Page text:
In 2008, the FDA added Dilantin to its “Potential Signs of Serious Risks” list, indicating a potential safety risk requiring further investigation. Despite these alleged dangers, Dilantin remains on the market today available to millions of consumers, including pregnant women, across the country.
Dilantin has been labeled a pregnancy category D medication by the FDA, a category reserved for drugs which positive human evidence has suggested may cause significant harm to a fetus when taken during pregnancy. The FDA has also advised physicians to avoid prescribing category D medications like Dilantin to pregnant women unless the possible benefits of the treatment justify the potential risks to the fetus. If you are currently taking Dilantin and you are pregnant or planning to become pregnant, consult your healthcare provider as soon as possible. It may be dangerous to terminate use of a prescription medication without medical consent, but with your doctor’s help, you may be able to find an alternative treatment option for your condition.
Children born with fetal hydantoin syndrome may struggle with devastating complications for the majority of their lives. Although treatment may be available for some of the malformations associated with this disorder, the child will likely require extensive, long-term care, which can result in exorbitant medical expenses. For a child physically compromised and a family already emotionally distressed, costly medical bills can present a significant financial burden. If you or a loved one has suffered from fetal hydantoin syndrome and you believe Dilantin to be the cause, contact a Dilantin attorney immediately. You may have grounds to file a Dilantin lawsuit against Pfizer in order to seek financial compensation for your injuries and medical expenses, as well as the pain and suffering endured by your family.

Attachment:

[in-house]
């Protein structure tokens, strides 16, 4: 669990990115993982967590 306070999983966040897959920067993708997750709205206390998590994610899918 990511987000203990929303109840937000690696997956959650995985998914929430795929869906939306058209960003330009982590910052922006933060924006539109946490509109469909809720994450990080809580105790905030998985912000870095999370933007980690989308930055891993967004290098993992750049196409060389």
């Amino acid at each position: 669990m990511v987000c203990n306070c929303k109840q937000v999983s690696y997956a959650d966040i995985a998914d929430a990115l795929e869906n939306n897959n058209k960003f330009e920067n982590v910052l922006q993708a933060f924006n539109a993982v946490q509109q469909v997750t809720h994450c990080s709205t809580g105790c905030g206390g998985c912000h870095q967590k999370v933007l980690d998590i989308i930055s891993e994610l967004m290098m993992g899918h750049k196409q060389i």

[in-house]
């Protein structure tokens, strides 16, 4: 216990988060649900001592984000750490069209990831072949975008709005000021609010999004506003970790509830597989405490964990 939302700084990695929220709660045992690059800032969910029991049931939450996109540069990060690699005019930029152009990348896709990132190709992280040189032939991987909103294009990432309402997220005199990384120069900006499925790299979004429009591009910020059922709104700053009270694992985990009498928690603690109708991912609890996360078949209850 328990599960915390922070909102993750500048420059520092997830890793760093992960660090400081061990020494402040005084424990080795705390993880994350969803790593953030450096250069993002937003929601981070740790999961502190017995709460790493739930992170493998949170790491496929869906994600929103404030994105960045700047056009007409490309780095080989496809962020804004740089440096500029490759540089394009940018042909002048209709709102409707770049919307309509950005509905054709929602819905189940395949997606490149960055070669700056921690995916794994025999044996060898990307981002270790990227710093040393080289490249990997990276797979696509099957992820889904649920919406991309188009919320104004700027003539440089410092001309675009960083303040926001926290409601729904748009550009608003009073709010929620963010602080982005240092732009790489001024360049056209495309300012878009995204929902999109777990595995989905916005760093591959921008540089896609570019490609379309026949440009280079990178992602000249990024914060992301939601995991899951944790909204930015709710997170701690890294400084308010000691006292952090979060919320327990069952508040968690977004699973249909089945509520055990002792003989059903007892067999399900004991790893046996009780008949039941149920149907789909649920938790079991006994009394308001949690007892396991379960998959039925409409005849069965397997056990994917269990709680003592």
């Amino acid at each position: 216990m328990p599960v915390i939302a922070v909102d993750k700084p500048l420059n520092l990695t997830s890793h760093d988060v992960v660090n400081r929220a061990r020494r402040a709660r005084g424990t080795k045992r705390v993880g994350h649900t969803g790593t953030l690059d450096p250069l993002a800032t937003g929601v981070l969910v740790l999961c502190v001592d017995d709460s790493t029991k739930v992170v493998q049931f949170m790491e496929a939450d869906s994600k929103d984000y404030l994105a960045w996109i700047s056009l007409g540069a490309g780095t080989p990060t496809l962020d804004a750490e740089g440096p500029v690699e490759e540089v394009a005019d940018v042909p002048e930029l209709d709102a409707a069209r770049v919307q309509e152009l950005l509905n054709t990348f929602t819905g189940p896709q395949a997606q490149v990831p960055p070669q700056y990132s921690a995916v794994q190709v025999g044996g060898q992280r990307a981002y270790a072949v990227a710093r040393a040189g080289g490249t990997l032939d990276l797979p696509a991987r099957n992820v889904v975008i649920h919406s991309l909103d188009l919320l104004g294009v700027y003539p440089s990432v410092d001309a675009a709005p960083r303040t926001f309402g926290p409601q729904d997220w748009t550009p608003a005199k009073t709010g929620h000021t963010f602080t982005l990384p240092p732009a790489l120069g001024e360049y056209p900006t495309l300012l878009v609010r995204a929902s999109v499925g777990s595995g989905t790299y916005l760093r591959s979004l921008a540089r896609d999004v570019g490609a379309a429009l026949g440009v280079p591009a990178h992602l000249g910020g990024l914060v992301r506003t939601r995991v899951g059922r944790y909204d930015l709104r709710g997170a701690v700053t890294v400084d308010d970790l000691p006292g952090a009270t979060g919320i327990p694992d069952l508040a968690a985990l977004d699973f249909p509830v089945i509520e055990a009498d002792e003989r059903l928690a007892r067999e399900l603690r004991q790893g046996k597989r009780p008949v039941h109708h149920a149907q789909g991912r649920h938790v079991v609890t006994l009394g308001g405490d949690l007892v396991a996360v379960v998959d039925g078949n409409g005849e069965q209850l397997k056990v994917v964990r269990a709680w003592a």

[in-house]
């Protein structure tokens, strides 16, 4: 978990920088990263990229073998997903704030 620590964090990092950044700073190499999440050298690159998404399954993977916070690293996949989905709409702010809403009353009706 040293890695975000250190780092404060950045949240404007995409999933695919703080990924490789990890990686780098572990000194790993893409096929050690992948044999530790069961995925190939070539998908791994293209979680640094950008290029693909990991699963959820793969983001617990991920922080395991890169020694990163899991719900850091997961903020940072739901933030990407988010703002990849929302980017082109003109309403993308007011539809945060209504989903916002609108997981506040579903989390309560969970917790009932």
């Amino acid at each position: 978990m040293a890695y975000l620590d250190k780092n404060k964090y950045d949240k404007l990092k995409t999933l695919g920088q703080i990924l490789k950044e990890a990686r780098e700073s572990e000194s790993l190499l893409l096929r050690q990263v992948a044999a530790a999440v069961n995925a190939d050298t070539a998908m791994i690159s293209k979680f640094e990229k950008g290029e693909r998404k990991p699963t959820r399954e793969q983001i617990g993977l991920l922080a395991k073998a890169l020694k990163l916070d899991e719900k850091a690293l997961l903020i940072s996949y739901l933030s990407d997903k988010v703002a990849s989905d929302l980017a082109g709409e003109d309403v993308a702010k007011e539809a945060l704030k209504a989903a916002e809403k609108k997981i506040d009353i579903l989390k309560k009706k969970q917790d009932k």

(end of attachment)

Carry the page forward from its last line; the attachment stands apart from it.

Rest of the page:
Pharmaceutical companies like Pfizer are responsible for the safety and effectiveness of their medications, even after they enter the market. They should also be held accountable for any serious injuries sustained by consumers of their products. Unfortunately, some drug manufacturing companies intentionally withhold the more serious side effects of their medications in order to protect themselves from negative consequences, such as a drug recall. This puts consumers at risk of suffering life-threatening injuries that could have been avoided had the manufacturing company taken the appropriate steps to protect consumers from harm. The only way for victims of alleged Dilantin birth defects to protect their rights and stand up to big drug companies is for them to hire a Dilantin lawyer to represent their case.